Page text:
Sarah Pillai's research interests lie in Modern South Asian history, global, legal, intellectual history, and postcolonial studies. His Ph.D. dissertation, Federal Futures: Imagining Federation, Constitution, and World in Late Colonial India, studies the rise of federalist ideas in interwar India and their growing influence among various groups—nationalists, princes, liberals, and minorities—in the late 1920s through the 1940s. It presents an alternate genealogy of political thought, constitutionalism, and worldmaking in late colonial India by showing the deep fissures between those who wanted a unitary state (singular sovereignty) based on the British colonial state and those who wanted a federation (shared sovereignty) based on Euro-American constitutionalism. He draws on multi-lingual archives—marshaled through 18 months of archival research in three continents—to recover the underappreciated federalist imaginaries in late colonial South Asia.

Shikhar Singh
Shikhar Singh's research focuses on the political economy of development, with a regional specialization in South Asia. His dissertation explains why clientelism and identities continue to matter in the distributive politics of multiethnic developing democracies and the consequences of this for democratic accountability, representation, and policymaking. A second strand of his work focuses on partisanship and democratic accountability. He does multi-method research, relying on experiments, regression discontinuity designs, observational analyses, and fieldwork in six Indian districts. His research has been supported by the MacMillan Center’s South Asian Studies Council and the Leitner Program in International and Comparative Political Economy, and the Institution for Social and Policy Studies. He has taught graduate level quantitative methods courses, and undergraduate level comparative politics courses. In 2020, he received a university award, the Prize Teaching Fellowship. He has served as a research assistant for the Metaketa II project. Prior to earning his Ph.D., he worked for an Indian political party, fielding and analyzing their surveys in five state elections and a national election.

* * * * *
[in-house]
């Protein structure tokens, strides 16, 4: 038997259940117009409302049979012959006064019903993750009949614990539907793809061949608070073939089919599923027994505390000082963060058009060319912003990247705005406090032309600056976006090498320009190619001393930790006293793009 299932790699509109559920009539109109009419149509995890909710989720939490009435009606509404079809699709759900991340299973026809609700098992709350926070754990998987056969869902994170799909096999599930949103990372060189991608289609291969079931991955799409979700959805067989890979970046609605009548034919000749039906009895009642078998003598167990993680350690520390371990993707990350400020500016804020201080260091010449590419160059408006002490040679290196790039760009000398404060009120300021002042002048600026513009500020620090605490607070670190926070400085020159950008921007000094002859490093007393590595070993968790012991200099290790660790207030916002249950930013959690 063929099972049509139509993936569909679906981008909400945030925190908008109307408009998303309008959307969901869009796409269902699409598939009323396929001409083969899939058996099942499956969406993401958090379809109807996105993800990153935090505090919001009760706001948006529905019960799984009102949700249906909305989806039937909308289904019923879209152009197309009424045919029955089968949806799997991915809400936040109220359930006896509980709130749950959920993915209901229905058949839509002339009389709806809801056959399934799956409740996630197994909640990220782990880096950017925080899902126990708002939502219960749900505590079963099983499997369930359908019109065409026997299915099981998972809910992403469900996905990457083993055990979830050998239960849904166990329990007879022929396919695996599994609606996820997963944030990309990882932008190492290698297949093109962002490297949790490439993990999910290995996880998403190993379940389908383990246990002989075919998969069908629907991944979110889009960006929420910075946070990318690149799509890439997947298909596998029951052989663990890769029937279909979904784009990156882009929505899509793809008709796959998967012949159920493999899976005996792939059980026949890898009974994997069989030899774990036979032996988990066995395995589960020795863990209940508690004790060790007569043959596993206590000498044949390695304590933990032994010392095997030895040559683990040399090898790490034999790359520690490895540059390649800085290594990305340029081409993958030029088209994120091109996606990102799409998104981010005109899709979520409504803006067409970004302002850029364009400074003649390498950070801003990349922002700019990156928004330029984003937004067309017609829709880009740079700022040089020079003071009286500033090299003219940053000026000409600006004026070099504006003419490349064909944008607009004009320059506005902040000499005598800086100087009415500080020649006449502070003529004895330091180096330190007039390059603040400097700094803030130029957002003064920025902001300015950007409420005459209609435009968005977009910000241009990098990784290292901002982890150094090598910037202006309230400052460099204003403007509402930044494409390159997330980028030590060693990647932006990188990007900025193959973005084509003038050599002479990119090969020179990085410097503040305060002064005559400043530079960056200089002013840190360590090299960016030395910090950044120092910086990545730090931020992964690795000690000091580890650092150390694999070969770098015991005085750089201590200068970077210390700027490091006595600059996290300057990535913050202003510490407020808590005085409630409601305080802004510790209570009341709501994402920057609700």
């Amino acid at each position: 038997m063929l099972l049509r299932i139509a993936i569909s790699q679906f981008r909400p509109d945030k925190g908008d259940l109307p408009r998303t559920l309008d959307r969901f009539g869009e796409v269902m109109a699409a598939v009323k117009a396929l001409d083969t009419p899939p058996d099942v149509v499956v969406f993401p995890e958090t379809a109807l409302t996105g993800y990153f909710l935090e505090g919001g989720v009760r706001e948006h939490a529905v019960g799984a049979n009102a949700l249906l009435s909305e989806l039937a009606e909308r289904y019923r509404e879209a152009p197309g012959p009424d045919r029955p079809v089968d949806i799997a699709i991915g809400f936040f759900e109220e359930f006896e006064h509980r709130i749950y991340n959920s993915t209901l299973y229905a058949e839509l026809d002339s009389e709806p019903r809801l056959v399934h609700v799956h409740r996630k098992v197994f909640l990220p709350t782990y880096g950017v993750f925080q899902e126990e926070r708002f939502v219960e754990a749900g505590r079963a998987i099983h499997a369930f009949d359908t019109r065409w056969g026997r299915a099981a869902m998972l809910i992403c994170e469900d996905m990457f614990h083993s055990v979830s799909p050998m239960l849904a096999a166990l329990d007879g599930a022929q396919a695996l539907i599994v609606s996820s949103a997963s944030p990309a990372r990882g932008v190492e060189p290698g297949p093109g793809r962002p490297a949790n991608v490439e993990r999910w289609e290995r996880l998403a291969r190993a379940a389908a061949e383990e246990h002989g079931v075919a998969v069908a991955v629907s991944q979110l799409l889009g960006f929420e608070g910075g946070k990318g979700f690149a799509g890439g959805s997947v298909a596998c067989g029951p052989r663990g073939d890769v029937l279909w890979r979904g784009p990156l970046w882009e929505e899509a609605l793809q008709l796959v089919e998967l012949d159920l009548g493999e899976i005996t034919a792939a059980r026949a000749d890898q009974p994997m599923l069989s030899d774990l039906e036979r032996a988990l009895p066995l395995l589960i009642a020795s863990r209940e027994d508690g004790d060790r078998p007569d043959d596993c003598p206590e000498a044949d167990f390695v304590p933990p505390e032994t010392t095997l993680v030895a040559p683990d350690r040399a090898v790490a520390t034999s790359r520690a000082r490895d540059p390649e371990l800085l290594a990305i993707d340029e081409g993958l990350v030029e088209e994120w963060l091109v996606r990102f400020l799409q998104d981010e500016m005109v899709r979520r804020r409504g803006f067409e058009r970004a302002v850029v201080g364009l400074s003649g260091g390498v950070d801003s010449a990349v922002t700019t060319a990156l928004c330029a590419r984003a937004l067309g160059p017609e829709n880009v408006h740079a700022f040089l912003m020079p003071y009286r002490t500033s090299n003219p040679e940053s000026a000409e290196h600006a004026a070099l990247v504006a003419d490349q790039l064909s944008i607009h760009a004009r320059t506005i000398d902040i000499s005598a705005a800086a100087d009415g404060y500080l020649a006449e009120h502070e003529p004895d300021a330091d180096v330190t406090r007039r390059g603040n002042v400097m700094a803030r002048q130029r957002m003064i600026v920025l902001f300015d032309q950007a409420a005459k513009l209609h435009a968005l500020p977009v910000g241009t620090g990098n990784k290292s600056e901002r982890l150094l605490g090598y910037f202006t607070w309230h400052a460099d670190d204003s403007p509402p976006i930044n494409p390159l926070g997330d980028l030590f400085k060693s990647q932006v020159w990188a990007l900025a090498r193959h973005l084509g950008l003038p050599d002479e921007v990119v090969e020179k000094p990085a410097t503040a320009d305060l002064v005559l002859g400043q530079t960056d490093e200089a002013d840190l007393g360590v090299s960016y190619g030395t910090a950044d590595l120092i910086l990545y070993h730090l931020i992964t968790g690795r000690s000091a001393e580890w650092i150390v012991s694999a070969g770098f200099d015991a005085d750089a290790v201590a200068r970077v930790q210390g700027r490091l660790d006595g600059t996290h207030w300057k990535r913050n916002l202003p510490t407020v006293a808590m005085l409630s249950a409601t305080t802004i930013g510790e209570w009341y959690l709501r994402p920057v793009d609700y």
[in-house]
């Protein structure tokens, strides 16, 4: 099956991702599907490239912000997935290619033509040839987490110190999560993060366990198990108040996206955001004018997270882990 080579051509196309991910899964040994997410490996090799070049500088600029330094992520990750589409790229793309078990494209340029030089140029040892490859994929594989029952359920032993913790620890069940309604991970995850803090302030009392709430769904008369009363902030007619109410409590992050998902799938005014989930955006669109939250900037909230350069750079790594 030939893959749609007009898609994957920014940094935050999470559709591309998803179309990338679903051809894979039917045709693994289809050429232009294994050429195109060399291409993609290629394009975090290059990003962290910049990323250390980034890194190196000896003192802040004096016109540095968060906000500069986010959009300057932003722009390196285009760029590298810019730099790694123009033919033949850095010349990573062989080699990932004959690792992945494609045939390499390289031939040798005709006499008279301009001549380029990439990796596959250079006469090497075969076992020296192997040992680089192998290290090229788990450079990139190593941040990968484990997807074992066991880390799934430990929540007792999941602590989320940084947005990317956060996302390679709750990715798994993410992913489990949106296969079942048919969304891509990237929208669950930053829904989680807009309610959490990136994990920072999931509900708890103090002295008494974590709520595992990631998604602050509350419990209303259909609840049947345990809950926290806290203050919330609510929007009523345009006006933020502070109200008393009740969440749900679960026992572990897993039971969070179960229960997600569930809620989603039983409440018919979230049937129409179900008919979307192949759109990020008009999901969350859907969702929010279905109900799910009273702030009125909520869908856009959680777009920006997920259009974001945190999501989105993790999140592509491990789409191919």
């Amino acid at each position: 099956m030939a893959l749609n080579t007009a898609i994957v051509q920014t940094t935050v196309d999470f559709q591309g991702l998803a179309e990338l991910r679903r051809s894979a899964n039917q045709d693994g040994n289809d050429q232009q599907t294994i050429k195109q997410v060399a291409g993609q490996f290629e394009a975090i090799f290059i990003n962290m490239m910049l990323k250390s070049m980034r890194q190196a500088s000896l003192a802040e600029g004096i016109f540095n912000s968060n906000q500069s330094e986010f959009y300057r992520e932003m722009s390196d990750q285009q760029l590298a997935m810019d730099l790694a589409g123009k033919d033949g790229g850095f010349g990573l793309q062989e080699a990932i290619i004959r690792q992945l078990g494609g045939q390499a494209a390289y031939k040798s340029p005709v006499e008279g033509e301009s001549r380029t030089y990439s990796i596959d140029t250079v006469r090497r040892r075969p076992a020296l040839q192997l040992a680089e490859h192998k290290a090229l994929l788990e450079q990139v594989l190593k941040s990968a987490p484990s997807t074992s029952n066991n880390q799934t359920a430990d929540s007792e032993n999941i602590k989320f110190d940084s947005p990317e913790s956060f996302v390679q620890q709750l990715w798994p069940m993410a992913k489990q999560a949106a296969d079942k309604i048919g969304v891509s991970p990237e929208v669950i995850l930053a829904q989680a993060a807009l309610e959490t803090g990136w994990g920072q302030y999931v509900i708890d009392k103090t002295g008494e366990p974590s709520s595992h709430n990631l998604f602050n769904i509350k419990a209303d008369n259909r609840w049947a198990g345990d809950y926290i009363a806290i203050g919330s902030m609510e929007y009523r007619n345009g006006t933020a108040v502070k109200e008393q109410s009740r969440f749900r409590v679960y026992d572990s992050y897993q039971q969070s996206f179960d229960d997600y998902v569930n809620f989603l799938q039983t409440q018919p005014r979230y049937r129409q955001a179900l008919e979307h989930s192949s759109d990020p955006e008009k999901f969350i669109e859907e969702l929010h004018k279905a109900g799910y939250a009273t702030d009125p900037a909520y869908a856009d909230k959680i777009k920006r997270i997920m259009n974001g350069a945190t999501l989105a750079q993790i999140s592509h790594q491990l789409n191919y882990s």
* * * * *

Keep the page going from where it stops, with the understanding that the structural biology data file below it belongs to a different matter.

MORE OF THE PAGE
Former CASI Postdoctoral Research Fellows

Nafis Aziz Hasan
CASI Non-Resident Visiting Scholar (2022-23)

Naveen Bharathi (2020-22)
Indian Institute of Technology, Bombay

CASI Non-Resident Visiting Scholar (2022-23)

Gautam Nair (2019-20)
Assistant Professor of Public Policy, Kennedy School of Government
Harvard University

Bilal Baloch (2017-19)
Co-founder & COO, GlobalWonks

CASI Non-Resident Visiting Scholar (2020-21)
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Ilka Vari-Lavoisier (2015-17)
Project Manager and Postdoctoral Fellow
The ERC project HOMInG
University of Trento


Neelanjan Sircar (2013-15)
Assistant Professor of Political Science, Ashoka University
Visiting Senior Fellow, Centre for Policy Research

CASI Non-Resident Visiting Scholar (2020-21)
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Anit Mukherjee (2012-13)
Associate Professor, South Asia Programme
S. Rajaratnam School of International Studies (RSIS), Nanyang Technological University

CASI Non-Resident Visiting Scholar (2020-21)
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Mekhala Krishnamurthy (2010-12)

Associate Professor of Sociology and Anthropology
Ashoka University

CASI Non-Resident Visiting Scholar (2020-21)